But the main point is that the sale included the piece of land as described, "with its trees minerals waters rivers lakes streams and all appertaining to the said Land or beneath the surface of the said Land". Yes, all these contracts included waters, rivers, lakes, streams, as well as trees, minerals and all appertaining to the said Land or beneath the surface. The contract was clear that the water as well as the rivers, lakes, and streams, were sold.
The current challenge is proceeding down a well-worn path. Many would have lived through earlier such Maori claims like NZ Maori Council v Attorney-General in 1987 over State-owned enterprises, the Muriwhenua claim in 1987 over fishing quota, and so on.
The Maori Council has just one strategy. They will take a claim to the Waitangi Tribunal in the knowledge that they will get an extensive document that will report in their favour. Next step is the High Court where they will either succeed or go to the Appeal Court, and if unsuccessful there, on to the Supreme Court.
In every sound bite, press release or tribal meeting, the claim will be repeated, using the basic principle of the Nazi propaganda machine, that a lie repeated often enough becomes the new truth.
In the case of the current spurious claim to water rights, what is repeated is the Waitangi Tribunal “finding” that Maori retain residual proprietary rights and, that the government would breach treaty principles if they proceed without recognising Maori rights.
While it is true that the Waitangi Tribunal “found” that Maori retain residual proprietary rights and, that the government would breach treaty principles if they proceed without recognising Maori rights, the Waitangi Tribunal "finding" is not necessarily true, and neither is the view that the government would breach treaty principles if they proceed without recognising Maori rights.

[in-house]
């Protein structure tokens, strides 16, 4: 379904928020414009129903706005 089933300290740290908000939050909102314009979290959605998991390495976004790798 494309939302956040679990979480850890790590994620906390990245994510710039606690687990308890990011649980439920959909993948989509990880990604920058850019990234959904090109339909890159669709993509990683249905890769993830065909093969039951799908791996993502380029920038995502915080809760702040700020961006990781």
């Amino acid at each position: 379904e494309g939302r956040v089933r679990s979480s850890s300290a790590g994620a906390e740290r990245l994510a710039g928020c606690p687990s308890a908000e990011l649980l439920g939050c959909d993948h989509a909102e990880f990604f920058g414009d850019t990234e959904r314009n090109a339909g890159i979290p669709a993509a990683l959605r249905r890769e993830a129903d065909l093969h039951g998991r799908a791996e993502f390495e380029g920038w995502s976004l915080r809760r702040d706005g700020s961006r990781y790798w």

Therefore, that current often-repeated half truth is already getting a result because the naive, white-guilt-ridden Key government has already offered, yes offered, shares in part-privatised electricity generators in future treaty settlements. While that in itself is not recognition of water rights, it shows that pressure does get some sort of financial gain.
This week’s Maori Council-led High Court challenge aimed to delay the partial sale of state-owned electricity generators. It was not about whether Maori have rights to water. The Waitangi Tribunal “finding” that Maori retain residual proprietary rights ignored the fact that 19th century land-sale agreements between chiefs and the government included the water.